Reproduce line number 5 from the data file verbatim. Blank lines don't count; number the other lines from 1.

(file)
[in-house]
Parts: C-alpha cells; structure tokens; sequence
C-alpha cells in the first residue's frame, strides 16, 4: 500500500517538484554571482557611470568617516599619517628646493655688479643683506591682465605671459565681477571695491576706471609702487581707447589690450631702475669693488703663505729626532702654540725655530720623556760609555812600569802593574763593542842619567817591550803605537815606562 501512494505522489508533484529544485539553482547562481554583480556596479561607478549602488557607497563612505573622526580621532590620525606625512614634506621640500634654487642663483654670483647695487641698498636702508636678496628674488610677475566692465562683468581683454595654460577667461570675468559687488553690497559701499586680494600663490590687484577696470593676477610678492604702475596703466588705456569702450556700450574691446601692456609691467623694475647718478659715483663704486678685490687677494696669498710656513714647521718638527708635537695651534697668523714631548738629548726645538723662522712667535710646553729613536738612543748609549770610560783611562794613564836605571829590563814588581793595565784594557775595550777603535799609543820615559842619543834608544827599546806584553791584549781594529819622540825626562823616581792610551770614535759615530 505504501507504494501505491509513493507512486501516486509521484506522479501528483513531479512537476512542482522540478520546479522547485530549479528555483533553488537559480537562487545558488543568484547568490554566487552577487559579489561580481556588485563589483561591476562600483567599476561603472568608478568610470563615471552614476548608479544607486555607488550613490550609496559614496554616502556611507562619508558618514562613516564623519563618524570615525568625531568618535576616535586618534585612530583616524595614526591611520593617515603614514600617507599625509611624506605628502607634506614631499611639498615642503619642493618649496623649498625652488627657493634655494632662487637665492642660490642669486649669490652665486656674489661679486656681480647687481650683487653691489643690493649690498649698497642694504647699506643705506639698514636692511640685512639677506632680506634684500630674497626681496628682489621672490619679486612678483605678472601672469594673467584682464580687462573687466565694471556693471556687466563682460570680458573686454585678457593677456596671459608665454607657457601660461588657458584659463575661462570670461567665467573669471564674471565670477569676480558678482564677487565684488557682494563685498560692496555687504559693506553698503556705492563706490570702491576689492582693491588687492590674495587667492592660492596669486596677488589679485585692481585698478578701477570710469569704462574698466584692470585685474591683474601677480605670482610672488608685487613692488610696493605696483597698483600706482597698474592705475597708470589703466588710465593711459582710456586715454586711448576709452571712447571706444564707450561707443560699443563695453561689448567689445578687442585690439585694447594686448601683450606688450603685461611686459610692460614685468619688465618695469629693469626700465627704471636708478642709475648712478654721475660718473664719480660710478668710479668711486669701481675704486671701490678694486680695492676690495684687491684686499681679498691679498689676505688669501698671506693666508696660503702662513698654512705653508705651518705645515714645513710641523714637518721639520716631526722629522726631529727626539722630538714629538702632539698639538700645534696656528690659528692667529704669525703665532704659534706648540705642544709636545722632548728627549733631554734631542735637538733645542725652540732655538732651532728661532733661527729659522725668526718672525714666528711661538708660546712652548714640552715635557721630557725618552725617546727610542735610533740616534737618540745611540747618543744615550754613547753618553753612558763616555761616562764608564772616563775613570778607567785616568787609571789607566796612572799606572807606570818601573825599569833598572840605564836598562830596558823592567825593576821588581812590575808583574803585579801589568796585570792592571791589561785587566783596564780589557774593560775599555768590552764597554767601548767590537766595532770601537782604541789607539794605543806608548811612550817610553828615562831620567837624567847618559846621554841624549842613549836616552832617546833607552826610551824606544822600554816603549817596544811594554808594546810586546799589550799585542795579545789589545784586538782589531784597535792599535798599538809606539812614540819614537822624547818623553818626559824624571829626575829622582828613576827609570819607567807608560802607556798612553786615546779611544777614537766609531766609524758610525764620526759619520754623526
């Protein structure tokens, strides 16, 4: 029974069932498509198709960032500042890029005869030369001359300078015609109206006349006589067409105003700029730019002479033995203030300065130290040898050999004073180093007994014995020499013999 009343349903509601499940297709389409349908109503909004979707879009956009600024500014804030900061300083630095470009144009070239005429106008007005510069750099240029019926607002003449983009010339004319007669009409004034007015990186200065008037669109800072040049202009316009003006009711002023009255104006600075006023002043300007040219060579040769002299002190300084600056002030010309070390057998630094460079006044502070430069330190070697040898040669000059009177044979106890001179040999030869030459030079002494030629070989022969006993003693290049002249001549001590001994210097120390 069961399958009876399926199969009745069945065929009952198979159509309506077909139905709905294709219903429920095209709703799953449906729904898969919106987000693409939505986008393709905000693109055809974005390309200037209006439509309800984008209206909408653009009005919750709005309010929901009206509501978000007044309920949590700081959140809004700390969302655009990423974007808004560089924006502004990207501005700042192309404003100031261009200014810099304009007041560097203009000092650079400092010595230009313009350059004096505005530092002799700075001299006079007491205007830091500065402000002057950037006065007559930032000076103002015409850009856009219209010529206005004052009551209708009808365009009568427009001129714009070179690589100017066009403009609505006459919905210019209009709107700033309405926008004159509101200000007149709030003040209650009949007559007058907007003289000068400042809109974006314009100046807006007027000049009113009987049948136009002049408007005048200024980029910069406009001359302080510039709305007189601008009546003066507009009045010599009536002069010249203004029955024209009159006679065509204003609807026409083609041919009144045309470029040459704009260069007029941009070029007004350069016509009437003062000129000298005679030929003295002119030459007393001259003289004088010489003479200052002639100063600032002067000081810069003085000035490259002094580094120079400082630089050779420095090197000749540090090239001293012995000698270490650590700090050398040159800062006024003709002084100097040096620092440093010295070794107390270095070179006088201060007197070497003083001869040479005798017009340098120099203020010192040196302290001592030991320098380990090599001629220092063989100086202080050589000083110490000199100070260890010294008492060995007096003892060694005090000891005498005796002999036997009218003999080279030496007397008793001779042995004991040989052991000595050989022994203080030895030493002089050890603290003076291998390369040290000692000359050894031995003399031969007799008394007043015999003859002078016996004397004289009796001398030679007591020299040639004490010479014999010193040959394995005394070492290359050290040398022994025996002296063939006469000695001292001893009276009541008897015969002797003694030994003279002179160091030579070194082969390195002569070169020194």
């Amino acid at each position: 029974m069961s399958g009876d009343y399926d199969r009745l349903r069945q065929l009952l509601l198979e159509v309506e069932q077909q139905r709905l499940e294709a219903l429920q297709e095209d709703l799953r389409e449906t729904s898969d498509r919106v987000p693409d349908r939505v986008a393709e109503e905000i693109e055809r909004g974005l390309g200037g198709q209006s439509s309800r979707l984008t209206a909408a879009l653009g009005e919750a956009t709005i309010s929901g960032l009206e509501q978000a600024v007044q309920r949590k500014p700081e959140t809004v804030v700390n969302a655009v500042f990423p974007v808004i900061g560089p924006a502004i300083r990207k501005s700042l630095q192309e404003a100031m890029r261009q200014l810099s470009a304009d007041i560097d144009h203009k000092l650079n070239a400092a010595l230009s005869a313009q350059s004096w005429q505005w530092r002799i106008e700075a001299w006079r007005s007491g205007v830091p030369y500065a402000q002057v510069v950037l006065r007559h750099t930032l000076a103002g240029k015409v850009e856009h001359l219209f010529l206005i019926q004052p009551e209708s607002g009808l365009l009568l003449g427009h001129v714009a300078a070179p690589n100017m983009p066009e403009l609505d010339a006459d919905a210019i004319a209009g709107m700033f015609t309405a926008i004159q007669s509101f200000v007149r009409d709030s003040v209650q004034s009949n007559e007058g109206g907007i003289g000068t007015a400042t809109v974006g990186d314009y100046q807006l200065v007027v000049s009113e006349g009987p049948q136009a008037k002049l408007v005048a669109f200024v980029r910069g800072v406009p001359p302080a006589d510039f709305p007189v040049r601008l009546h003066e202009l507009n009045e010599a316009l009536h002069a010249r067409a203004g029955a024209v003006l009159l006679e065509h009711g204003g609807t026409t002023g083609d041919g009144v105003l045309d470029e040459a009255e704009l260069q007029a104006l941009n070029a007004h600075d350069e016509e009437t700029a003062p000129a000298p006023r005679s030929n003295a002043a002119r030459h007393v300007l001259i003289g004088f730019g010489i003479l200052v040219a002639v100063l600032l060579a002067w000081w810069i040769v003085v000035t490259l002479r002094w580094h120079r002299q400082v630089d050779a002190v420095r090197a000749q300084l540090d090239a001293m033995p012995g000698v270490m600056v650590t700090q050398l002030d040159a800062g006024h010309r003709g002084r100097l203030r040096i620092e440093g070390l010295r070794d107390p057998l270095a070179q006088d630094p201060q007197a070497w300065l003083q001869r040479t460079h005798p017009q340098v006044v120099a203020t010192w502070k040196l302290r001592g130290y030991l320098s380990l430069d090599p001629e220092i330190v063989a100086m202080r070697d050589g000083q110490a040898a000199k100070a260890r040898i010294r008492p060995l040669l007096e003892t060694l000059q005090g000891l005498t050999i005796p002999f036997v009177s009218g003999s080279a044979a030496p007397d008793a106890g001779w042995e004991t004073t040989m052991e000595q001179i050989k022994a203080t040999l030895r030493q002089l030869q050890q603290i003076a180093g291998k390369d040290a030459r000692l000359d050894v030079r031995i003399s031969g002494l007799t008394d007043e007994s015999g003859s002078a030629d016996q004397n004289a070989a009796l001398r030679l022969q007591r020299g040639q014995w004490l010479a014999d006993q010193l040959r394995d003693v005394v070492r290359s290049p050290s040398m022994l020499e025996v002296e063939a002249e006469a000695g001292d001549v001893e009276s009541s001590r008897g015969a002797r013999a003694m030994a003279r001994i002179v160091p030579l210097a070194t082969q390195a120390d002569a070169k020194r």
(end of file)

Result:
């Amino acid at each position: 029974m069961s399958g009876d009343y399926d199969r009745l349903r069945q065929l009952l509601l198979e159509v309506e069932q077909q139905r709905l499940e294709a219903l429920q297709e095209d709703l799953r389409e449906t729904s898969d498509r919106v987000p693409d349908r939505v986008a393709e109503e905000i693109e055809r909004g974005l390309g200037g198709q209006s439509s309800r979707l984008t209206a909408a879009l653009g009005e919750a956009t709005i309010s929901g960032l009206e509501q978000a600024v007044q309920r949590k500014p700081e959140t809004v804030v700390n969302a655009v500042f990423p974007v808004i900061g560089p924006a502004i300083r990207k501005s700042l630095q192309e404003a100031m890029r261009q200014l810099s470009a304009d007041i560097d144009h203009k000092l650079n070239a400092a010595l230009s005869a313009q350059s004096w005429q505005w530092r002799i106008e700075a001299w006079r007005s007491g205007v830091p030369y500065a402000q002057v510069v950037l006065r007559h750099t930032l000076a103002g240029k015409v850009e856009h001359l219209f010529l206005i019926q004052p009551e209708s607002g009808l365009l009568l003449g427009h001129v714009a300078a070179p690589n100017m983009p066009e403009l609505d010339a006459d919905a210019i004319a209009g709107m700033f015609t309405a926008i004159q007669s509101f200000v007149r009409d709030s003040v209650q004034s009949n007559e007058g109206g907007i003289g000068t007015a400042t809109v974006g990186d314009y100046q807006l200065v007027v000049s009113e006349g009987p049948q136009a008037k002049l408007v005048a669109f200024v980029r910069g800072v406009p001359p302080a006589d510039f709305p007189v040049r601008l009546h003066e202009l507009n009045e010599a316009l009536h002069a010249r067409a203004g029955a024209v003006l009159l006679e065509h009711g204003g609807t026409t002023g083609d041919g009144v105003l045309d470029e040459a009255e704009l260069q007029a104006l941009n070029a007004h600075d350069e016509e009437t700029a003062p000129a000298p006023r005679s030929n003295a002043a002119r030459h007393v300007l001259i003289g004088f730019g010489i003479l200052v040219a002639v100063l600032l060579a002067w000081w810069i040769v003085v000035t490259l002479r002094w580094h120079r002299q400082v630089d050779a002190v420095r090197a000749q300084l540090d090239a001293m033995p012995g000698v270490m600056v650590t700090q050398l002030d040159a800062g006024h010309r003709g002084r100097l203030r040096i620092e440093g070390l010295r070794d107390p057998l270095a070179q006088d630094p201060q007197a070497w300065l003083q001869r040479t460079h005798p017009q340098v006044v120099a203020t010192w502070k040196l302290r001592g130290y030991l320098s380990l430069d090599p001629e220092i330190v063989a100086m202080r070697d050589g000083q110490a040898a000199k100070a260890r040898i010294r008492p060995l040669l007096e003892t060694l000059q005090g000891l005498t050999i005796p002999f036997v009177s009218g003999s080279a044979a030496p007397d008793a106890g001779w042995e004991t004073t040989m052991e000595q001179i050989k022994a203080t040999l030895r030493q002089l030869q050890q603290i003076a180093g291998k390369d040290a030459r000692l000359d050894v030079r031995i003399s031969g002494l007799t008394d007043e007994s015999g003859s002078a030629d016996q004397n004289a070989a009796l001398r030679l022969q007591r020299g040639q014995w004490l010479a014999d006993q010193l040959r394995d003693v005394v070492r290359s290049p050290s040398m022994l020499e025996v002296e063939a002249e006469a000695g001292d001549v001893e009276s009541s001590r008897g015969a002797r013999a003694m030994a003279r001994i002179v160091p030579l210097a070194t082969q390195a120390d002569a070169k020194r």